There were, of course, things that made me itch to sit the writer down for a nice long conversation, but most of those had to do with the fact that he did not reach into the Bible to explain some of the behaviors of Jesus and His disciples that in absence of that information do seem mysterious and confusing. For example, a prominent feature in Acts is the intervention of the Holy Spirit in helping eyewitnesses to Jesus's life recall their experiences. The Holy Spirit guided them in other ways too, yet the Holy Spirit is not mentioned in this article. I think that's a fairly glaring error. Even if he needed to couch it in the distant manner of a scholar, it would have been better to do so, like this: "The Holy Spirit, according to Christians, aided the disciples in their recall of Jesus's words on earth, words that made subsequent events much clearer in retrospect. This would have enabled the message of Christ to be spread over wide areas and into different languages, in a time where few were educated or had access to written materials, with little alteration in either message or intent." And that is, in fact, what happened.
There are other points, but I'll leave them to you. I'm just glad to find a piece like this in a major publication that doesn't take the opportunity to throw every dart it can get its hands on. A good job in an unexpected place.
I just want to note that as of right now, I'm No. 1 in the standings of the group I joined to select winners for the NCAA. One of about 14 people. And I'm No. 1. Lots of guys on it too.
I'm sure I'll drop further, but I'm basking, right now. Oh, I picked Utah to beat Oklahoma. That's what pulled me to the top.
Some people photograph so well that it seems the camera kisses them everywhere they turn. But sometimes, it's the kiss of death.
[Link via Tim Blair]
One of my favorite writers is Matt Labash; he's one of those writers that people try to emulate, and usually wind up writing pathetic little paeans to their hero that would probably make him blanch. And yes, I'm raising my hand here. To see a fine example of his craft (made even more palatable by comparison to mine), go read his take on Canada. Then come back here.
A lot's been said about Canada, and a lot of it I agree with. But just like this post makes it clear that a lot of Vermonters are not nutty granolas, there are a lot of Canadians who are more like my friend Rick than like the latest market entry from Quaker Oats. Let me tell you about my friend.
I met Rick online in a chat channel for writers. We hit it off and became friends. Shortly after, he became very ill and life was rocky for a while. We fell out of touch. A year later we reconnected and I visited him and his mom for a week in Canada, in a little town called Simcoe. His health continued to be difficult, and they moved to another part of Canada. Eventually we fell out of touch again, and the last time I called his phone number it was disconnected. I'd moved myself in that time, because the one thing that is always true of life is that it moves on, so if he'd tried to track me down it would have been difficult. But he's never very far from my mind, especially when talk turns to Canada and politics, because it's through Rick that I learned to respect and admire the more hawkish of our northern cousins.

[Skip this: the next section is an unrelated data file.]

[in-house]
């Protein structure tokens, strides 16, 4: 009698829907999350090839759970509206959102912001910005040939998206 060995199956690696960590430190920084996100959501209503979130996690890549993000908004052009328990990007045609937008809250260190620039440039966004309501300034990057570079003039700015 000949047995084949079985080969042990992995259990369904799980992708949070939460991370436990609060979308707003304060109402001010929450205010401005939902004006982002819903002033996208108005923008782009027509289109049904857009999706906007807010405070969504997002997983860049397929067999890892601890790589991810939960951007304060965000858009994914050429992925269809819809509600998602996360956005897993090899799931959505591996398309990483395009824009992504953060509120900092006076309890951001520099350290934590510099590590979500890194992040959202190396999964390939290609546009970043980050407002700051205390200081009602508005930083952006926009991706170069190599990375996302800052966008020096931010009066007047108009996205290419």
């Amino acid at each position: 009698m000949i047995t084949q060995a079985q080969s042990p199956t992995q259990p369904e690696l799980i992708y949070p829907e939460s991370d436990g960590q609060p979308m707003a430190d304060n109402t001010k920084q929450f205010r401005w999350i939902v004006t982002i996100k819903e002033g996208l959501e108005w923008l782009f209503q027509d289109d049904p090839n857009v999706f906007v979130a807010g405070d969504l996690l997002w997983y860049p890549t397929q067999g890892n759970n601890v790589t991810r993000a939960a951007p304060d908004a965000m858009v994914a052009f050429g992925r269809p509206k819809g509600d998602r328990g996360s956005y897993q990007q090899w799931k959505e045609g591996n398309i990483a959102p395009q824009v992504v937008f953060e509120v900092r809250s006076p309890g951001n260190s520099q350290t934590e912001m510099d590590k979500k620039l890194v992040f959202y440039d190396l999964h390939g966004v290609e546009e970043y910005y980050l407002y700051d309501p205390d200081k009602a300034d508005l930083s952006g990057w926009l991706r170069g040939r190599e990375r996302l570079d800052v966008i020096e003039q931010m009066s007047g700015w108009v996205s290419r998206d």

First and foremost, Rick was an excellent writer, although unschooled. When we met he worked as a manager at a Tim Horton's (for us south of the border, that's somewhat like a Dunkin' Donuts). In his spare time he wrote. He had finished a novel in the manner of Tom Clancy, and a very good one too. He was starting a new one with a fantastic premise, reminescent of what Dan Brown later made famous with the Da Vinci Code. It wasn't the same plot, no plagiarism there, but with a similar subject. And the last time I read any of it, it was riveting.
Rick loved the military, although he wasn't able to join. He has forgotten more than I ever knew about it, all the history, the weapons, the battles fought and won, or fought and lost. And he adored America, adored Ronald Reagan, was engrossed in American politics. He could argue them as well or better than I could. It was a pleasure to hone my thoughts on the sharp blade of his logic.
And Rick loved Canada, the Canada with a proud military history, the Canada with a might that couldn't match the US in total, but could stand man to man without giving any quarter. He told me about the battles won decisively by Canadian fighting men, the value other fighting forces placed on Canada-trained soldiers. His first book involved a battle between the US and Canada, and by the end I was pulling for the Canadians. That is talent.
Rick was very passionate and intense, and very much a hawk. He didn't buy into a lot of the things about Canada that give me hives - in fact, those things gave him hives too. It was an education, because like most Americans I do tend to think of Canada as... well, okay, I generally don't think of Canada. But when I do, Rick Dupuis stands out as one of the finest, and reason enough not to toss the country out with the bilgewater that usually flows from its political sphere.
There's reason to hope, for Vermont and for Canada. But Vancouver... well, I think Matt Labash tells you all you need to know.
UPDATE: Incorrect spelling corrected thanks to the fine offices of Jim Bowen. May he be able to get the red ink off his monitor screen.